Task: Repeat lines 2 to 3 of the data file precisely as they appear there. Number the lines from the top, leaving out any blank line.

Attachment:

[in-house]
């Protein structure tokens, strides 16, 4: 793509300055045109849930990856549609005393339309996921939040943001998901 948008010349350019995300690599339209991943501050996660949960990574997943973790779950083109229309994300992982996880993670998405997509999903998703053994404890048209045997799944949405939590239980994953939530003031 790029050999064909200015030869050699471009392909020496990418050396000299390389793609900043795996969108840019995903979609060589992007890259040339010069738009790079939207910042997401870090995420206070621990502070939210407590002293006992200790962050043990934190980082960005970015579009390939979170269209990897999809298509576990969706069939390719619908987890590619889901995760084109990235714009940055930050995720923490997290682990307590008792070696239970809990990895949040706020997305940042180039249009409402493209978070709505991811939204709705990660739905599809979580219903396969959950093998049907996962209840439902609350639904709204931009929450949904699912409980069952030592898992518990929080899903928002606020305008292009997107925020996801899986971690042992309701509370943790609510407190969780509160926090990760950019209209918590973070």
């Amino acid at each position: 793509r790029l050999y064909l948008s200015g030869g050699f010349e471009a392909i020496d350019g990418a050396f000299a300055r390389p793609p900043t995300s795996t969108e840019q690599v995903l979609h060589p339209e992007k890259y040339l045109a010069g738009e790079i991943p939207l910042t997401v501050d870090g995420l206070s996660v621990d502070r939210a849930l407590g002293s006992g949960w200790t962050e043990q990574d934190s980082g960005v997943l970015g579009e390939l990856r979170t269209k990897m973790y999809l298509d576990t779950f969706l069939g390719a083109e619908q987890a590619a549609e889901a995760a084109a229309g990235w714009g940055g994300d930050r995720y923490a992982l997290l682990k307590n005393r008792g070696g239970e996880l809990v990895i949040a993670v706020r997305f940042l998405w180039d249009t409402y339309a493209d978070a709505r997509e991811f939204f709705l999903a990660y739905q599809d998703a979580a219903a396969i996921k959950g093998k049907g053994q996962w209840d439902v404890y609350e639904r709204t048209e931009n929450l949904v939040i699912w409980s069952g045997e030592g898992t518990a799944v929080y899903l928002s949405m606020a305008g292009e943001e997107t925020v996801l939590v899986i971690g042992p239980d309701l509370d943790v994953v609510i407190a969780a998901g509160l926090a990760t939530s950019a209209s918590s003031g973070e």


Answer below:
């Protein structure tokens, strides 16, 4: 793509300055045109849930990856549609005393339309996921939040943001998901 948008010349350019995300690599339209991943501050996660949960990574997943973790779950083109229309994300992982996880993670998405997509999903998703053994404890048209045997799944949405939590239980994953939530003031 790029050999064909200015030869050699471009392909020496990418050396000299390389793609900043795996969108840019995903979609060589992007890259040339010069738009790079939207910042997401870090995420206070621990502070939210407590002293006992200790962050043990934190980082960005970015579009390939979170269209990897999809298509576990969706069939390719619908987890590619889901995760084109990235714009940055930050995720923490997290682990307590008792070696239970809990990895949040706020997305940042180039249009409402493209978070709505991811939204709705990660739905599809979580219903396969959950093998049907996962209840439902609350639904709204931009929450949904699912409980069952030592898992518990929080899903928002606020305008292009997107925020996801899986971690042992309701509370943790609510407190969780509160926090990760950019209209918590973070």
């Amino acid at each position: 793509r790029l050999y064909l948008s200015g030869g050699f010349e471009a392909i020496d350019g990418a050396f000299a300055r390389p793609p900043t995300s795996t969108e840019q690599v995903l979609h060589p339209e992007k890259y040339l045109a010069g738009e790079i991943p939207l910042t997401v501050d870090g995420l206070s996660v621990d502070r939210a849930l407590g002293s006992g949960w200790t962050e043990q990574d934190s980082g960005v997943l970015g579009e390939l990856r979170t269209k990897m973790y999809l298509d576990t779950f969706l069939g390719a083109e619908q987890a590619a549609e889901a995760a084109a229309g990235w714009g940055g994300d930050r995720y923490a992982l997290l682990k307590n005393r008792g070696g239970e996880l809990v990895i949040a993670v706020r997305f940042l998405w180039d249009t409402y339309a493209d978070a709505r997509e991811f939204f709705l999903a990660y739905q599809d998703a979580a219903a396969i996921k959950g093998k049907g053994q996962w209840d439902v404890y609350e639904r709204t048209e931009n929450l949904v939040i699912w409980s069952g045997e030592g898992t518990a799944v929080y899903l928002s949405m606020a305008g292009e943001e997107t925020v996801l939590v899986i971690g042992p239980d309701l509370d943790v994953v609510i407190a969780a998901g509160l926090a990760t939530s950019a209209s918590s003031g973070e």